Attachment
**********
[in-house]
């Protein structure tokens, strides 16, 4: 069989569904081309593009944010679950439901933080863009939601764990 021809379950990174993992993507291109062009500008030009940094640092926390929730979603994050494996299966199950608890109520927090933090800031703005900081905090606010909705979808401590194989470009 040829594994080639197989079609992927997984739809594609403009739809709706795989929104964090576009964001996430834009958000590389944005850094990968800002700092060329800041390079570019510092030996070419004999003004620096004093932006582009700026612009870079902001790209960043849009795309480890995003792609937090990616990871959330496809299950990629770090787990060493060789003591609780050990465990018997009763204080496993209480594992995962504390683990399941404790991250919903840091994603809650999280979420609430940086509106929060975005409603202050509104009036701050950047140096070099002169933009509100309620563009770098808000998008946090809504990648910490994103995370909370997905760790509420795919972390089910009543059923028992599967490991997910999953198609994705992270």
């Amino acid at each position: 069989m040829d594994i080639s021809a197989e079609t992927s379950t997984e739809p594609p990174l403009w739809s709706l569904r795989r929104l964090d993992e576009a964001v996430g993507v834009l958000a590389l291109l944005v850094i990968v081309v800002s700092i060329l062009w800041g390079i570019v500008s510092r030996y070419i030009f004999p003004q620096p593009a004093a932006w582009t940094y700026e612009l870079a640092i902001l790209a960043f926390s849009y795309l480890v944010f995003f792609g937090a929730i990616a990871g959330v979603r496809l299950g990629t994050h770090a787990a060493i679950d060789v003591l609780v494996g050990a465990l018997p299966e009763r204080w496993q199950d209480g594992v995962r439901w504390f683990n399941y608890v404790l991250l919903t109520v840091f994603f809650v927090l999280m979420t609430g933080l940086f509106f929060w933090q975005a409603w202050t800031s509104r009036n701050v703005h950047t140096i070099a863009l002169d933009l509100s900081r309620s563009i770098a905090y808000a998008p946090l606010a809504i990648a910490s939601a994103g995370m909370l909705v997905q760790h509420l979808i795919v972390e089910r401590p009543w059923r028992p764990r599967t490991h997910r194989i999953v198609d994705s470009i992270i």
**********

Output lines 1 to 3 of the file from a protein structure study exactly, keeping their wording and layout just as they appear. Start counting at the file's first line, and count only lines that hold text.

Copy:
[in-house]
């Protein structure tokens, strides 16, 4: 069989569904081309593009944010679950439901933080863009939601764990 021809379950990174993992993507291109062009500008030009940094640092926390929730979603994050494996299966199950608890109520927090933090800031703005900081905090606010909705979808401590194989470009 040829594994080639197989079609992927997984739809594609403009739809709706795989929104964090576009964001996430834009958000590389944005850094990968800002700092060329800041390079570019510092030996070419004999003004620096004093932006582009700026612009870079902001790209960043849009795309480890995003792609937090990616990871959330496809299950990629770090787990060493060789003591609780050990465990018997009763204080496993209480594992995962504390683990399941404790991250919903840091994603809650999280979420609430940086509106929060975005409603202050509104009036701050950047140096070099002169933009509100309620563009770098808000998008946090809504990648910490994103995370909370997905760790509420795919972390089910009543059923028992599967490991997910999953198609994705992270």
């Amino acid at each position: 069989m040829d594994i080639s021809a197989e079609t992927s379950t997984e739809p594609p990174l403009w739809s709706l569904r795989r929104l964090d993992e576009a964001v996430g993507v834009l958000a590389l291109l944005v850094i990968v081309v800002s700092i060329l062009w800041g390079i570019v500008s510092r030996y070419i030009f004999p003004q620096p593009a004093a932006w582009t940094y700026e612009l870079a640092i902001l790209a960043f926390s849009y795309l480890v944010f995003f792609g937090a929730i990616a990871g959330v979603r496809l299950g990629t994050h770090a787990a060493i679950d060789v003591l609780v494996g050990a465990l018997p299966e009763r204080w496993q199950d209480g594992v995962r439901w504390f683990n399941y608890v404790l991250l919903t109520v840091f994603f809650v927090l999280m979420t609430g933080l940086f509106f929060w933090q975005a409603w202050t800031s509104r009036n701050v703005h950047t140096i070099a863009l002169d933009l509100s900081r309620s563009i770098a905090y808000a998008p946090l606010a809504i990648a910490s939601a994103g995370m909370l909705v997905q760790h509420l979808i795919v972390e089910r401590p009543w059923r028992p764990r599967t490991h997910r194989i999953v198609d994705s470009i992270i």